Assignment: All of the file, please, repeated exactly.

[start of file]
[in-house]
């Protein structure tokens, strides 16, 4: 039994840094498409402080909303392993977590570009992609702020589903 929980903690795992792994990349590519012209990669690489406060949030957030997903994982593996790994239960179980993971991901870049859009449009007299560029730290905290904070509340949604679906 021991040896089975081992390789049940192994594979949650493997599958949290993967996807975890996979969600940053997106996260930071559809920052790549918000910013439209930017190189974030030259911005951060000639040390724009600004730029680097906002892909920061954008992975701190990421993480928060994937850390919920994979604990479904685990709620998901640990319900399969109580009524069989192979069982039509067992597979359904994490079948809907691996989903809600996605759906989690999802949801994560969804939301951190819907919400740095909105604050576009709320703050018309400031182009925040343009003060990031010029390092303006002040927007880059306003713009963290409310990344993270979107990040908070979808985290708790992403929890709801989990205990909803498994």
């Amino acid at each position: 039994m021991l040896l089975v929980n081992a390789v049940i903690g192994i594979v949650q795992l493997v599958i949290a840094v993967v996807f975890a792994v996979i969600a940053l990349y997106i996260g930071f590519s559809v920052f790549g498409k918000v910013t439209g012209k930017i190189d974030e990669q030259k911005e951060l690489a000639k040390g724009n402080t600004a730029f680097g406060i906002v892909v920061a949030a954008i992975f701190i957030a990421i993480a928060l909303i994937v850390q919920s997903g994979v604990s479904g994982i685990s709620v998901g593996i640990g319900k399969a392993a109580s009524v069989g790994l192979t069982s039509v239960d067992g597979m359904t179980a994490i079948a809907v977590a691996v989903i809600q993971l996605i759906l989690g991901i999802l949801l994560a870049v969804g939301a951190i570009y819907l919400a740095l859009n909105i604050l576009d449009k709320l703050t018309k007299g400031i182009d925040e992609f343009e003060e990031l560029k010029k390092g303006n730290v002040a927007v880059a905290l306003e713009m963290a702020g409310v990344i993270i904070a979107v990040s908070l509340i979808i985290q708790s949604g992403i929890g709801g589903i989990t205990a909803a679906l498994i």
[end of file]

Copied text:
[in-house]
């Protein structure tokens, strides 16, 4: 039994840094498409402080909303392993977590570009992609702020589903 929980903690795992792994990349590519012209990669690489406060949030957030997903994982593996790994239960179980993971991901870049859009449009007299560029730290905290904070509340949604679906 021991040896089975081992390789049940192994594979949650493997599958949290993967996807975890996979969600940053997106996260930071559809920052790549918000910013439209930017190189974030030259911005951060000639040390724009600004730029680097906002892909920061954008992975701190990421993480928060994937850390919920994979604990479904685990709620998901640990319900399969109580009524069989192979069982039509067992597979359904994490079948809907691996989903809600996605759906989690999802949801994560969804939301951190819907919400740095909105604050576009709320703050018309400031182009925040343009003060990031010029390092303006002040927007880059306003713009963290409310990344993270979107990040908070979808985290708790992403929890709801989990205990909803498994």
């Amino acid at each position: 039994m021991l040896l089975v929980n081992a390789v049940i903690g192994i594979v949650q795992l493997v599958i949290a840094v993967v996807f975890a792994v996979i969600a940053l990349y997106i996260g930071f590519s559809v920052f790549g498409k918000v910013t439209g012209k930017i190189d974030e990669q030259k911005e951060l690489a000639k040390g724009n402080t600004a730029f680097g406060i906002v892909v920061a949030a954008i992975f701190i957030a990421i993480a928060l909303i994937v850390q919920s997903g994979v604990s479904g994982i685990s709620v998901g593996i640990g319900k399969a392993a109580s009524v069989g790994l192979t069982s039509v239960d067992g597979m359904t179980a994490i079948a809907v977590a691996v989903i809600q993971l996605i759906l989690g991901i999802l949801l994560a870049v969804g939301a951190i570009y819907l919400a740095l859009n909105i604050l576009d449009k709320l703050t018309k007299g400031i182009d925040e992609f343009e003060e990031l560029k010029k390092g303006n730290v002040a927007v880059a905290l306003e713009m963290a702020g409310v990344i993270i904070a979107v990040s908070l509340i979808i985290q708790s949604g992403i929890g709801g589903i989990t205990a909803a679906l498994i």